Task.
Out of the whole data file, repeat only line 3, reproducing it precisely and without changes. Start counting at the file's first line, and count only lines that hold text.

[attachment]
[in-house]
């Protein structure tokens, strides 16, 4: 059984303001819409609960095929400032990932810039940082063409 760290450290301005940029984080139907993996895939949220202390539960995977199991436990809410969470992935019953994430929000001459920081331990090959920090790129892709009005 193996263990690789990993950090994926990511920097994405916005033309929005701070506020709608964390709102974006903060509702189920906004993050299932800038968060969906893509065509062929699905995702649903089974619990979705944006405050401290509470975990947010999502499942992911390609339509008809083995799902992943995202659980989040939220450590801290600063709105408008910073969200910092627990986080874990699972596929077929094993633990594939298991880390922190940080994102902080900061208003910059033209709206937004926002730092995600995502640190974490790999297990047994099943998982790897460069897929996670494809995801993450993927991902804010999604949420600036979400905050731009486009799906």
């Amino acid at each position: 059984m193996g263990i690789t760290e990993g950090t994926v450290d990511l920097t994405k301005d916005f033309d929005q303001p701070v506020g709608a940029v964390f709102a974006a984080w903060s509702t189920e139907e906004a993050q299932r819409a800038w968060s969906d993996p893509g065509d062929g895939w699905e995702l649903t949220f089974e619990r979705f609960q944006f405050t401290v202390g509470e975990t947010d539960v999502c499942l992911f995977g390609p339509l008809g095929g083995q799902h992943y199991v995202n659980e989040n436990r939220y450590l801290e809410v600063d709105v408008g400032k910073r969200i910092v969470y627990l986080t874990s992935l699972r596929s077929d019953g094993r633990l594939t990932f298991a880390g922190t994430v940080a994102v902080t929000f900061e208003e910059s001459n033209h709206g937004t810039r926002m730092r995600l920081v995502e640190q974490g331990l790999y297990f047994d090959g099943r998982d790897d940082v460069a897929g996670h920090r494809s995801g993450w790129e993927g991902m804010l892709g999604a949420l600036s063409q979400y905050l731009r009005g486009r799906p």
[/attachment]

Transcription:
């Amino acid at each position: 059984m193996g263990i690789t760290e990993g950090t994926v450290d990511l920097t994405k301005d916005f033309d929005q303001p701070v506020g709608a940029v964390f709102a974006a984080w903060s509702t189920e139907e906004a993050q299932r819409a800038w968060s969906d993996p893509g065509d062929g895939w699905e995702l649903t949220f089974e619990r979705f609960q944006f405050t401290v202390g509470e975990t947010d539960v999502c499942l992911f995977g390609p339509l008809g095929g083995q799902h992943y199991v995202n659980e989040n436990r939220y450590l801290e809410v600063d709105v408008g400032k910073r969200i910092v969470y627990l986080t874990s992935l699972r596929s077929d019953g094993r633990l594939t990932f298991a880390g922190t994430v940080a994102v902080t929000f900061e208003e910059s001459n033209h709206g937004t810039r926002m730092r995600l920081v995502e640190q974490g331990l790999y297990f047994d090959g099943r998982d790897d940082v460069a897929g996670h920090r494809s995801g993450w790129e993927g991902m804010l892709g999604a949420l600036s063409q979400y905050l731009r009005g486009r799906p």